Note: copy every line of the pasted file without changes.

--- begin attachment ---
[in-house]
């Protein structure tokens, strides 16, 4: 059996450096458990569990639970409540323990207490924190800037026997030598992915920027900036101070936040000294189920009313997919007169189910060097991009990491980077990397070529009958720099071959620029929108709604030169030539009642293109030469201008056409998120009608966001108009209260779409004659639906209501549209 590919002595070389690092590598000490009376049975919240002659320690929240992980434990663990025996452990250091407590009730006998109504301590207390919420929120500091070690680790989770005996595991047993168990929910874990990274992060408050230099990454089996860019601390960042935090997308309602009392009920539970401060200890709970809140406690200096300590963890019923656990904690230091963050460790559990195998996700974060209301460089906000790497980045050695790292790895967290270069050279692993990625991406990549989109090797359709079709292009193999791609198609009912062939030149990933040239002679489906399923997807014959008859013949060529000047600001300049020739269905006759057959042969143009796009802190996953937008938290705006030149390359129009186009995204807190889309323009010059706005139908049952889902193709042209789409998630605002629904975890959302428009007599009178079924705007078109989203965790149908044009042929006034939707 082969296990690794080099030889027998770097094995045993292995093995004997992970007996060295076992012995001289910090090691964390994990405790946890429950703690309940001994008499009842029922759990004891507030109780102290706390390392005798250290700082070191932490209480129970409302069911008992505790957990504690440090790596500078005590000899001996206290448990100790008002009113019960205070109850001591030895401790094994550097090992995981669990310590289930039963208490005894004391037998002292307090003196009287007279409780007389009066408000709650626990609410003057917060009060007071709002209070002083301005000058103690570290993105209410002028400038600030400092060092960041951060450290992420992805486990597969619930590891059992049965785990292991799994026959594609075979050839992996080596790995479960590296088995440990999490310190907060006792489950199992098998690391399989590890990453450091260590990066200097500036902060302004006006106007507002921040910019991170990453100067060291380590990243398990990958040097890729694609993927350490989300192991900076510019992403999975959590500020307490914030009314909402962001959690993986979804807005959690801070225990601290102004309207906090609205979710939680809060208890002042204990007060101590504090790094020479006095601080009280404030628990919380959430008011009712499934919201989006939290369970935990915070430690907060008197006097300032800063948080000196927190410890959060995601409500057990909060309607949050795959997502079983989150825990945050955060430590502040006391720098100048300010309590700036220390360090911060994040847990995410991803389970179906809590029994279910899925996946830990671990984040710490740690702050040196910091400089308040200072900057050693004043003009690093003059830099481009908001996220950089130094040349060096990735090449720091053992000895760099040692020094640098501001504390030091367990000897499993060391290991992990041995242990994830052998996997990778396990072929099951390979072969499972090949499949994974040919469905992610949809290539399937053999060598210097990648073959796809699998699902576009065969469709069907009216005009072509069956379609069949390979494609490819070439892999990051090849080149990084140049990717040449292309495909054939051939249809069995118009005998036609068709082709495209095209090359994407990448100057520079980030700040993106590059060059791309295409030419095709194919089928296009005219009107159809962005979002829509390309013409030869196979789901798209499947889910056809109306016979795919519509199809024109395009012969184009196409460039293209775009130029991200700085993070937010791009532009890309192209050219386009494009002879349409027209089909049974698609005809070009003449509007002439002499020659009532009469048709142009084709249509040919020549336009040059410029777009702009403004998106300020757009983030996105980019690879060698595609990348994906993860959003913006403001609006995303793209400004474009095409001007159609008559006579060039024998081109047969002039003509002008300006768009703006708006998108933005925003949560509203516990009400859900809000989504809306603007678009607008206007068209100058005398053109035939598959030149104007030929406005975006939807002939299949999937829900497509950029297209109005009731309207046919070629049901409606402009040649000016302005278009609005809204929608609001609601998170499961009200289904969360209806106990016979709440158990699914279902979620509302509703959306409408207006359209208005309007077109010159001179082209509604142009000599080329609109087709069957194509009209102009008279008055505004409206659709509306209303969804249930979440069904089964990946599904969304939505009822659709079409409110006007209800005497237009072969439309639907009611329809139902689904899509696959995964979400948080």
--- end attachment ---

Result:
[in-house]
């Protein structure tokens, strides 16, 4: 059996450096458990569990639970409540323990207490924190800037026997030598992915920027900036101070936040000294189920009313997919007169189910060097991009990491980077990397070529009958720099071959620029929108709604030169030539009642293109030469201008056409998120009608966001108009209260779409004659639906209501549209 590919002595070389690092590598000490009376049975919240002659320690929240992980434990663990025996452990250091407590009730006998109504301590207390919420929120500091070690680790989770005996595991047993168990929910874990990274992060408050230099990454089996860019601390960042935090997308309602009392009920539970401060200890709970809140406690200096300590963890019923656990904690230091963050460790559990195998996700974060209301460089906000790497980045050695790292790895967290270069050279692993990625991406990549989109090797359709079709292009193999791609198609009912062939030149990933040239002679489906399923997807014959008859013949060529000047600001300049020739269905006759057959042969143009796009802190996953937008938290705006030149390359129009186009995204807190889309323009010059706005139908049952889902193709042209789409998630605002629904975890959302428009007599009178079924705007078109989203965790149908044009042929006034939707 082969296990690794080099030889027998770097094995045993292995093995004997992970007996060295076992012995001289910090090691964390994990405790946890429950703690309940001994008499009842029922759990004891507030109780102290706390390392005798250290700082070191932490209480129970409302069911008992505790957990504690440090790596500078005590000899001996206290448990100790008002009113019960205070109850001591030895401790094994550097090992995981669990310590289930039963208490005894004391037998002292307090003196009287007279409780007389009066408000709650626990609410003057917060009060007071709002209070002083301005000058103690570290993105209410002028400038600030400092060092960041951060450290992420992805486990597969619930590891059992049965785990292991799994026959594609075979050839992996080596790995479960590296088995440990999490310190907060006792489950199992098998690391399989590890990453450091260590990066200097500036902060302004006006106007507002921040910019991170990453100067060291380590990243398990990958040097890729694609993927350490989300192991900076510019992403999975959590500020307490914030009314909402962001959690993986979804807005959690801070225990601290102004309207906090609205979710939680809060208890002042204990007060101590504090790094020479006095601080009280404030628990919380959430008011009712499934919201989006939290369970935990915070430690907060008197006097300032800063948080000196927190410890959060995601409500057990909060309607949050795959997502079983989150825990945050955060430590502040006391720098100048300010309590700036220390360090911060994040847990995410991803389970179906809590029994279910899925996946830990671990984040710490740690702050040196910091400089308040200072900057050693004043003009690093003059830099481009908001996220950089130094040349060096990735090449720091053992000895760099040692020094640098501001504390030091367990000897499993060391290991992990041995242990994830052998996997990778396990072929099951390979072969499972090949499949994974040919469905992610949809290539399937053999060598210097990648073959796809699998699902576009065969469709069907009216005009072509069956379609069949390979494609490819070439892999990051090849080149990084140049990717040449292309495909054939051939249809069995118009005998036609068709082709495209095209090359994407990448100057520079980030700040993106590059060059791309295409030419095709194919089928296009005219009107159809962005979002829509390309013409030869196979789901798209499947889910056809109306016979795919519509199809024109395009012969184009196409460039293209775009130029991200700085993070937010791009532009890309192209050219386009494009002879349409027209089909049974698609005809070009003449509007002439002499020659009532009469048709142009084709249509040919020549336009040059410029777009702009403004998106300020757009983030996105980019690879060698595609990348994906993860959003913006403001609006995303793209400004474009095409001007159609008559006579060039024998081109047969002039003509002008300006768009703006708006998108933005925003949560509203516990009400859900809000989504809306603007678009607008206007068209100058005398053109035939598959030149104007030929406005975006939807002939299949999937829900497509950029297209109005009731309207046919070629049901409606402009040649000016302005278009609005809204929608609001609601998170499961009200289904969360209806106990016979709440158990699914279902979620509302509703959306409408207006359209208005309007077109010159001179082209509604142009000599080329609109087709069957194509009209102009008279008055505004409206659709509306209303969804249930979440069904089964990946599904969304939505009822659709079409409110006007209800005497237009072969439309639907009611329809139902689904899509696959995964979400948080």